The Supreme Court has opened the door to inventors challenging their own patents as part of a dispute between Minerva Surgical and Hologic.
Minerva went to the Court to try to abolish the doctrine of patent assignor estoppel, which prohibits inventors from challenging their own patents. The court, in a 5-4 decision, voted to uphold the century-old doctrine but placed boundaries on its use.
The decision leaves it up to the Court of Appeals to rule on the merits of Minerva's defense against Hologic. More broadly, the ruling narrows the scope to use the doctrine to prevent patent challenges.
The origins of the Minerva-Hologic case date back to 2001, when Csaba Truckai and his company Novacept received a patent on a device to treat abnormal uterine bleeding. Novacept sold the patent in 2004 and Truckai went on to set up a new company, Minerva, that worked on the same indication. Eleven years later, Hologic, the holder of the 2001 patent, alleged Minerva's endometrial ablation device infringed its intellectual property.
Hologic and Minerva have bounced through the courts filing claims and counterclaims since 2015. Along the way, district and appeals courts ruled Minerva is barred from challenging the validity of one patent under the doctrine of patent assignor estoppel. Minerva went to the Supreme Court to request a review of the doctrine. On Tuesday, the Court issued its opinion.
"This Court recognized assignor estoppel a century ago, and we reaffirm that judgment today. But as the Court recognized from the beginning, the doctrine is not limitless. Its boundaries reflect its equitable basis: to prevent an assignor from warranting one thing and later alleging another," Justice Kagan wrote in the opinion of the Court.
Kagan said the lower court "failed to recognize the doctrine's proper limits." Minerva had argued that the doctrine did not apply because Hologic was making a claim that was materially broader than the ones Truckai assigned. The lower court disagreed, ruling the doctrine renders it "irrelevant" whether Hologic has expanded the assigned claims. Kagan said the conclusion of the lower court was wrong.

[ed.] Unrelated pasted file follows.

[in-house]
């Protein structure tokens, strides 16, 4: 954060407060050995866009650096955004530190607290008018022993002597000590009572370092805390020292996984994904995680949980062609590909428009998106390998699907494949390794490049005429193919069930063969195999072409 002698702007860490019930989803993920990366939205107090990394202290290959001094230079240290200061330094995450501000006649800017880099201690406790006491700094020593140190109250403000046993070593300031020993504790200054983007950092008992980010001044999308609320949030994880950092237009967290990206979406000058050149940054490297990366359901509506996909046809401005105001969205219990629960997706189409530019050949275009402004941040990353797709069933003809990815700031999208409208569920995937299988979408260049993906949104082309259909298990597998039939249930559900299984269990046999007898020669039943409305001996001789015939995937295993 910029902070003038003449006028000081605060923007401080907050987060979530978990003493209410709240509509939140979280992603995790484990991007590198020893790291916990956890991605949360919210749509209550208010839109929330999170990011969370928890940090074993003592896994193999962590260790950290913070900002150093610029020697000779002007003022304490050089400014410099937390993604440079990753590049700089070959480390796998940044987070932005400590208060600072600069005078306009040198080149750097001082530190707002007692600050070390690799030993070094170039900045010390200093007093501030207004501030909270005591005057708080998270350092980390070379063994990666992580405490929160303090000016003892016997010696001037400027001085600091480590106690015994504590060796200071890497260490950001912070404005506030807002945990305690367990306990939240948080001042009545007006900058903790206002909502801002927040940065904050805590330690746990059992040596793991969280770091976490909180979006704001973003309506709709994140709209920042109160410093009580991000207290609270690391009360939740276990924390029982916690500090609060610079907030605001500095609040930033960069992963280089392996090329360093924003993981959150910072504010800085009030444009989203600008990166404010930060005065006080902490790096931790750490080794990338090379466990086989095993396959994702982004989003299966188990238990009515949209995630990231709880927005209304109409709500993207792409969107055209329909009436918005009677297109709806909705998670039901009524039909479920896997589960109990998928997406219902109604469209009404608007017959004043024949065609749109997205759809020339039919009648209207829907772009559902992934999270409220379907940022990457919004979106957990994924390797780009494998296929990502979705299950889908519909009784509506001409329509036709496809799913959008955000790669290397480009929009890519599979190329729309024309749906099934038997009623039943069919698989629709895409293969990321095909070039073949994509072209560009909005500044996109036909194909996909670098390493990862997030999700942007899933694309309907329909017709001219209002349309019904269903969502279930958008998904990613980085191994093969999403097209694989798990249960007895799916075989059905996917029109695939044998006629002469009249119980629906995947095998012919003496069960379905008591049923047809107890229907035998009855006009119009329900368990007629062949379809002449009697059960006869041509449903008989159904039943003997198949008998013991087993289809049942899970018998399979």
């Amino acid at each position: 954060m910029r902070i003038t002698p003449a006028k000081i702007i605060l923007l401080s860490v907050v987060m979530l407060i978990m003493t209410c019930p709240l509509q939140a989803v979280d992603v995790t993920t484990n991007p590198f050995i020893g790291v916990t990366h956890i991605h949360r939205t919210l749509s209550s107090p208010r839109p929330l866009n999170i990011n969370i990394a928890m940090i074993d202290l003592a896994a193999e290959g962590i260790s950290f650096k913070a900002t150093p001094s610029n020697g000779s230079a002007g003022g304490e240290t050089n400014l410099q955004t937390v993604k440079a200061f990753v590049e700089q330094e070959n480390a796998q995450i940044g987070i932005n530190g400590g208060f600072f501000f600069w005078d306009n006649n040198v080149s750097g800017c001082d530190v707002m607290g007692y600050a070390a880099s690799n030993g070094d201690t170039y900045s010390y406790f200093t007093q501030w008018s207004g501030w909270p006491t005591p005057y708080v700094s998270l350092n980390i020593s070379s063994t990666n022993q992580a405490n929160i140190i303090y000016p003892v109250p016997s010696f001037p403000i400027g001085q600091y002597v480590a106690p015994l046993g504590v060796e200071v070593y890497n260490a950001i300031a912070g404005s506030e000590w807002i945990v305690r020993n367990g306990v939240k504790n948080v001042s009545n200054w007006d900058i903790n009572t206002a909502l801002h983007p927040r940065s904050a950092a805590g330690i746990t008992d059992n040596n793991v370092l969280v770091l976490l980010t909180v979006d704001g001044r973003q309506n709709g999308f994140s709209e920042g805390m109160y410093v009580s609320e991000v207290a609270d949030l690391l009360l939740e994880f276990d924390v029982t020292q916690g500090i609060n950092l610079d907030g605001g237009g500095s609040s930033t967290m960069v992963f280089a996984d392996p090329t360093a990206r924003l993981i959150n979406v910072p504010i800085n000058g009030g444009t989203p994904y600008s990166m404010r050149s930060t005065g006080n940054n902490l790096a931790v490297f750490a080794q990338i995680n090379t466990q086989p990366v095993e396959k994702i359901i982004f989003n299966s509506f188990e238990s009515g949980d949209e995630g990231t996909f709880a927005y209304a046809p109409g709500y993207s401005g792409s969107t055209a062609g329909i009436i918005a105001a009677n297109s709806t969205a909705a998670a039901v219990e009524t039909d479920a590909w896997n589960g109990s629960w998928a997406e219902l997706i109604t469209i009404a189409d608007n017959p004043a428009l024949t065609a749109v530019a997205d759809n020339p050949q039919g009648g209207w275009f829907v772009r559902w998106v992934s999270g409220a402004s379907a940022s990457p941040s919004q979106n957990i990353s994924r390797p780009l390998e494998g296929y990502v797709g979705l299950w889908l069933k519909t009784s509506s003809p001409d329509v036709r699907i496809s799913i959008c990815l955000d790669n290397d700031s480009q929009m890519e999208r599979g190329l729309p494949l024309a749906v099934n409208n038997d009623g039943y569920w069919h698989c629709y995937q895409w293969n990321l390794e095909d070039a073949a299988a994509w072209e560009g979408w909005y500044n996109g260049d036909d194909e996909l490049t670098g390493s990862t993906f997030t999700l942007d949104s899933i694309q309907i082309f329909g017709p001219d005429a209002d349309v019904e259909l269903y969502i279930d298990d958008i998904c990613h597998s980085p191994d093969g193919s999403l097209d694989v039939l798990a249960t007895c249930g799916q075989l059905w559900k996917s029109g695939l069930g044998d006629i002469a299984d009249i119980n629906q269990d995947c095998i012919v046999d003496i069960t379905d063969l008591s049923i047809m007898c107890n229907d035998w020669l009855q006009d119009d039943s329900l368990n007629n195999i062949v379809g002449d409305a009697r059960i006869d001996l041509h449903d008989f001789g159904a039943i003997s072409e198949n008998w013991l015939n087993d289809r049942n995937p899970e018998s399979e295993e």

The ruling means the Federal Court will now need to engage with a question it previously dismissed because of the doctrine. Minerva argues Hologic has expanded its claim beyond the original Truckai patent by covering non-moisture-permeable applicator heads. Hologic disagrees. Kagan said that if Hologic's new claim is materially broader, there is no case for barring a challenge under the doctrine.
In an emailed statement, Stefan Szpajda, a partner at Dorsey & Whitney, called the ruling a "win for competition and employee mobility, as it will make it harder for companies to rely on assignor estoppel to shield their patents from challenge by competitors who hire their former employees."
Elsewhere in the ruling, Kagan cited other examples of when the doctrine does not apply. The Court ruled the doctrine cannot block challenges when "an employee assigns to his employer patent rights in any future inventions he develops during his employment." Kagan's second example is when "the governing law then changes, so that previously valid patents become invalid."